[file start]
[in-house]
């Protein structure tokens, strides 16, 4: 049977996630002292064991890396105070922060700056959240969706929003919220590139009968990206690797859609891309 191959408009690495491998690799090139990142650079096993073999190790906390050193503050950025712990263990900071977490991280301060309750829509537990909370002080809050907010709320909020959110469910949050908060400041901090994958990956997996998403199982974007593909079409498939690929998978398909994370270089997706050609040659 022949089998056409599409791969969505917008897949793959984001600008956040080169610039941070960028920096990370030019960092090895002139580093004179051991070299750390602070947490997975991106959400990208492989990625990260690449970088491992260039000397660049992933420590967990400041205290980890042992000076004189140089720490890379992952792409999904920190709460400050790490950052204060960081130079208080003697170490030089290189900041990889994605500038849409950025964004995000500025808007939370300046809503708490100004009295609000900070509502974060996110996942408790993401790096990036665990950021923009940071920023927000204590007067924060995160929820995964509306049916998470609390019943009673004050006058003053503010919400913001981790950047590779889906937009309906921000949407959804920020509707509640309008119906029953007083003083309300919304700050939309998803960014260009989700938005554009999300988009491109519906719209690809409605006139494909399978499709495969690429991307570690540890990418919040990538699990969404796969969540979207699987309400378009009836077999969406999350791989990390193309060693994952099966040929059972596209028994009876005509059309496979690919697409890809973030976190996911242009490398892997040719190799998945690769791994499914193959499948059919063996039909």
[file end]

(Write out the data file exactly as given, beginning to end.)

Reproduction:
[in-house]
């Protein structure tokens, strides 16, 4: 049977996630002292064991890396105070922060700056959240969706929003919220590139009968990206690797859609891309 191959408009690495491998690799090139990142650079096993073999190790906390050193503050950025712990263990900071977490991280301060309750829509537990909370002080809050907010709320909020959110469910949050908060400041901090994958990956997996998403199982974007593909079409498939690929998978398909994370270089997706050609040659 022949089998056409599409791969969505917008897949793959984001600008956040080169610039941070960028920096990370030019960092090895002139580093004179051991070299750390602070947490997975991106959400990208492989990625990260690449970088491992260039000397660049992933420590967990400041205290980890042992000076004189140089720490890379992952792409999904920190709460400050790490950052204060960081130079208080003697170490030089290189900041990889994605500038849409950025964004995000500025808007939370300046809503708490100004009295609000900070509502974060996110996942408790993401790096990036665990950021923009940071920023927000204590007067924060995160929820995964509306049916998470609390019943009673004050006058003053503010919400913001981790950047590779889906937009309906921000949407959804920020509707509640309008119906029953007083003083309300919304700050939309998803960014260009989700938005554009999300988009491109519906719209690809409605006139494909399978499709495969690429991307570690540890990418919040990538699990969404796969969540979207699987309400378009009836077999969406999350791989990390193309060693994952099966040929059972596209028994009876005509059309496979690919697409890809973030976190996911242009490398892997040719190799998945690769791994499914193959499948059919063996039909």